“They’re doing just fine,” she replied, slowly walking away.

Larry grinned at me as he filled up. I noticed he didn’t use all of the five dollars I gave him. Before we left, Larry made a quick stop at a nearby liquor store where he emerged with a forty ounce King Cobra. As we drove, he ripped off the cap and took hefty swigs, all the while asking me questions about myself.

“Where you from?” he asked, lighting a GPC cigarette.

“The Philippines.”

“Ah, I was there once. During Nam. Girls down there got some tight pussies. Don’t ever get involved with a girl who’s had four kids.”

“Why is that?” I asked.

“You’ll waste money investing in stitches so you don’t keep falling out of her.” I laughed, but he wasn’t joking.


Where does Crazy Larry live?

So we drove a bit longer and I became more and more aware that the road was leading up into the hills. I tried to remain calm, but I’m also a rational human being and I’ve seen enough true crime stories in my time. The idea that Larry was taking me into the woods to hack me into little pieces did cross my mind. The setting was perfect for it, too: unnamed dirt roads, small slummy area surrounded by trees, no city maintained lights, virtually nothing to attract anyone who didn’t already belong in this area to come snooping by before I was tossed into the chipper. My macabre reverie was interrupted as we passed by a Jewish synagogue.

“I got the Jews to my left and the scientologists to my right. How’s that for religious diversity?”

As we drove up the bumpy road to what I can only assume was Larry’s neighborhood, we passed a young black girl, probably around seven years old. Larry leaned over me and yelled out something unintelligible yet friendly at her. The young black girl started after his car. A few moments later, Larry yanked the wheel sharply to the left, taking us off the road and up a steep, leaf-covered slope where his “home” was. What I suppose would have been considered his front yard was littered with old machine parts and derelict appliances. Next to a pile of worn tires stood a rusted oven range with a pair of shears stabbed straight through the range top. As for Larry’s house, the entire place had the dimensions of my bedroom. From the outside I mistook it for a large tool shed. But when he opened the door, I was amazed to see all the furnishings of a home inside–albeit much more compressed than would be considered comfortable. For instance, the distance between the couch and the television was only a few inches. On the other hand, this arrangement facilitated changing the channels since the television was one of those sets with knobs just to the right of the screen.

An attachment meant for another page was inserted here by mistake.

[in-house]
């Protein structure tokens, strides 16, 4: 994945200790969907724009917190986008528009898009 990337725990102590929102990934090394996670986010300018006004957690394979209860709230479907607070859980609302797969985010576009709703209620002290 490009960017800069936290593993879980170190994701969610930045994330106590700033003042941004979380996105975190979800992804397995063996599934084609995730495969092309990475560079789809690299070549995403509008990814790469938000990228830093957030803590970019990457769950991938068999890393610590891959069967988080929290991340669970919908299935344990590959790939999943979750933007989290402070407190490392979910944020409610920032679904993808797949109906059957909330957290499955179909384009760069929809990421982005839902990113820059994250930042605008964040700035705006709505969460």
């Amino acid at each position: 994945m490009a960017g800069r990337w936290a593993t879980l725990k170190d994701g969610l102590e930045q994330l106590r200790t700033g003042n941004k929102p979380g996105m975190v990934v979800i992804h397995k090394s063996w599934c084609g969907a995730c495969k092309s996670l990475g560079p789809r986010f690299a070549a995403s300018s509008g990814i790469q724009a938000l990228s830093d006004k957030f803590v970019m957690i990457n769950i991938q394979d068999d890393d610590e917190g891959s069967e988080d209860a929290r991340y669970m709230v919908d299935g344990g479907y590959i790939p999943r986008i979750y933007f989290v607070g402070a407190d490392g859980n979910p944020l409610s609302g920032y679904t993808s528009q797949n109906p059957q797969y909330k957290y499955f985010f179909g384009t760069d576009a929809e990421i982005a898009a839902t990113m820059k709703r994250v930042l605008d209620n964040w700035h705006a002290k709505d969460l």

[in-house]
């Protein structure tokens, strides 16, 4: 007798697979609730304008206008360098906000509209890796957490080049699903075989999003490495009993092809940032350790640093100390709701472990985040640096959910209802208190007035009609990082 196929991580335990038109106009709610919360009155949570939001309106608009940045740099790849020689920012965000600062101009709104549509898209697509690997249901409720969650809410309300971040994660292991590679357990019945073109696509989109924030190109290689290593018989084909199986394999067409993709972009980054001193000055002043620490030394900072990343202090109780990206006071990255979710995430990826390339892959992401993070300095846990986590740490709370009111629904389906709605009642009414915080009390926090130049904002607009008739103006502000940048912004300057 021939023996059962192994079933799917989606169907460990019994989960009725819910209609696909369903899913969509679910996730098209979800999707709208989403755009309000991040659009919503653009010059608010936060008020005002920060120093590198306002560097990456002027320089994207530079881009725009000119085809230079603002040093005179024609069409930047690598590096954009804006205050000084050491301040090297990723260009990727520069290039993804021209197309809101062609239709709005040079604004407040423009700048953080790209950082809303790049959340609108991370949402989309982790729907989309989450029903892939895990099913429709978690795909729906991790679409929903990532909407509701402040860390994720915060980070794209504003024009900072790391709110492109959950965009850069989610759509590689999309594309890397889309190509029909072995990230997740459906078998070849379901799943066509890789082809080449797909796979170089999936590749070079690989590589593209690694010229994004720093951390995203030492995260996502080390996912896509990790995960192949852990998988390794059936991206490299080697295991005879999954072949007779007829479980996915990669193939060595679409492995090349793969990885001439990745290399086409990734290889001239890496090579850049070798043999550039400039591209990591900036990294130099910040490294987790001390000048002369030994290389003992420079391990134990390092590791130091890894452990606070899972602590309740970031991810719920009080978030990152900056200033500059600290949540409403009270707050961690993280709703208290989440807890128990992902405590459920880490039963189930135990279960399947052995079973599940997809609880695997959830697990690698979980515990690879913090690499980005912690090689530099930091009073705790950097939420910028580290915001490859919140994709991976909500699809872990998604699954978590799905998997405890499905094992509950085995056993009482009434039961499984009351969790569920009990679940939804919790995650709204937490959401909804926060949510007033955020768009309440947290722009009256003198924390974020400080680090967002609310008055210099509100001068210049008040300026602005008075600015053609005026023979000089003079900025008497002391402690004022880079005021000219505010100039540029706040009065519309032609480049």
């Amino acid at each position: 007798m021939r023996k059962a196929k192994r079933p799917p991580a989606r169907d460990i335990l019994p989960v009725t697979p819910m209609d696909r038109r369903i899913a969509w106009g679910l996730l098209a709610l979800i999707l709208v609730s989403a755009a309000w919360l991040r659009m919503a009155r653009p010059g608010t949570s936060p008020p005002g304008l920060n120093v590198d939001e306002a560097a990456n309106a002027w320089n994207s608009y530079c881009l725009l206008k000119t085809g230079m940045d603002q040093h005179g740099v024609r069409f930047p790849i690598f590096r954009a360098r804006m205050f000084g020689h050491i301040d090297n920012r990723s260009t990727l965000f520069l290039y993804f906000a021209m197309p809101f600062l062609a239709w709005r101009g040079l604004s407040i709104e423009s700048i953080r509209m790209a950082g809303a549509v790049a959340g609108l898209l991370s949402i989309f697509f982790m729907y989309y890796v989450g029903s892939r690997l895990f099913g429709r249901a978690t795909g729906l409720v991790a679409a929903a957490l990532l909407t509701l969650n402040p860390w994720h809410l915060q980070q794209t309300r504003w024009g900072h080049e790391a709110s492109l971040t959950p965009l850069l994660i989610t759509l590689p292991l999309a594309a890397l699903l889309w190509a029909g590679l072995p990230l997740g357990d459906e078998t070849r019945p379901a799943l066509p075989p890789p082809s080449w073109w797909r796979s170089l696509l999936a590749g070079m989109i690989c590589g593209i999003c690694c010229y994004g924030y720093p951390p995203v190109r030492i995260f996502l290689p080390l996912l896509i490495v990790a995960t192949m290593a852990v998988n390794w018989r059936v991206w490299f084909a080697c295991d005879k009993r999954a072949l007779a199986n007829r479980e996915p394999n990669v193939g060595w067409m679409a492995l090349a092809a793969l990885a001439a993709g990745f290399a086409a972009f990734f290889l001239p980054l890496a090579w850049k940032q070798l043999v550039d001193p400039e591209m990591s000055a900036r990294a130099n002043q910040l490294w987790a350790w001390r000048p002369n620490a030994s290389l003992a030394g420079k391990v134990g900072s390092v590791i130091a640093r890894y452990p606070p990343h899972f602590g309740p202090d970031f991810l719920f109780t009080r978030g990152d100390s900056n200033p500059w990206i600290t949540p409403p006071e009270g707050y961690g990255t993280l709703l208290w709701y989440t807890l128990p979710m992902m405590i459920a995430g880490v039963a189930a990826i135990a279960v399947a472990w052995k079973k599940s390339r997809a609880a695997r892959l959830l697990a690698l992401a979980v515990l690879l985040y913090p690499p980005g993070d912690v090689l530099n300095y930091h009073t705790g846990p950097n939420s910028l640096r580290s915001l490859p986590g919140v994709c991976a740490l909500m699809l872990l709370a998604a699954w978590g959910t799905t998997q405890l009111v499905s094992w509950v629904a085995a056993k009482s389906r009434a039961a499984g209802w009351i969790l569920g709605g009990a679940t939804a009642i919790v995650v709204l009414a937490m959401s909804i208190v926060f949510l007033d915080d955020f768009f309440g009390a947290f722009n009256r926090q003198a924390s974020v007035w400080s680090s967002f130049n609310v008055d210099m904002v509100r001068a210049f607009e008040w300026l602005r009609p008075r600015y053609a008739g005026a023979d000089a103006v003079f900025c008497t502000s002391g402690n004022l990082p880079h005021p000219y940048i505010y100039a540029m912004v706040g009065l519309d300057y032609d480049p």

By this time the black girl had caught up and she started talking to Larry. He introduced her to me as Miesha (my-EE-sha).

“Hey Larry,” she began, her voice full of childlike innocence, “I passed that spelling test in school today.”

“Spelling?” Larry replied while he looked for his tools, “They teaching you to spell ‘too’ and ‘there’ and ‘where?'” The walls of Larry’s place were plastered with paper covered in basic spelling rules and letter pronunciation. It was obvious that the man had had to start from the bottom recently. This, however, was in stark contrast to the pages of complex medical terms covering the opposite wall like wallpaper. Larry would later mention something about trying to be a medical transcriptionist. That was of course right before he told me he was 5150, which is a legal designation usually reserved for people in homes and mental institutions. Larry must have been hard pressed for a filing cabinet, because he pasted or taped all of his documents on the wall. This included his eviction notice and what looked like a restraining order.

“I got an ‘A’ on the test, Larry,” Miesha continued.

“Can you spell ‘vagina?'” Larry asked, grinning.

“Yes, but I’m not going to.”

“How about ‘penis?!’ Can you spell ‘penis?!'” Normally, I would have been creeped out by that little exchange, but there was something about how Larry delivered his lines and how unflinchingly Miesha received them that made the scene seem very commonplace. In fact, save for that short repartee, Larry disregarded Miesha’s presence. Instead he rummaged about his home, looking intently for his tools. Finally, Larry took a swig of his King Cobra, handed me the set of wrenches and ratchets he discovered in a cabinet, said goodbye to Miesha and we were off. We returned to my car and did our best to charge it up. During this time Larry finished his beer and tossed it into a dirt patch. My car still wouldn’t start so we decided it was time to check if the battery was even taking the charge. We strolled into a local auto parts store and Larry immediately made a scene.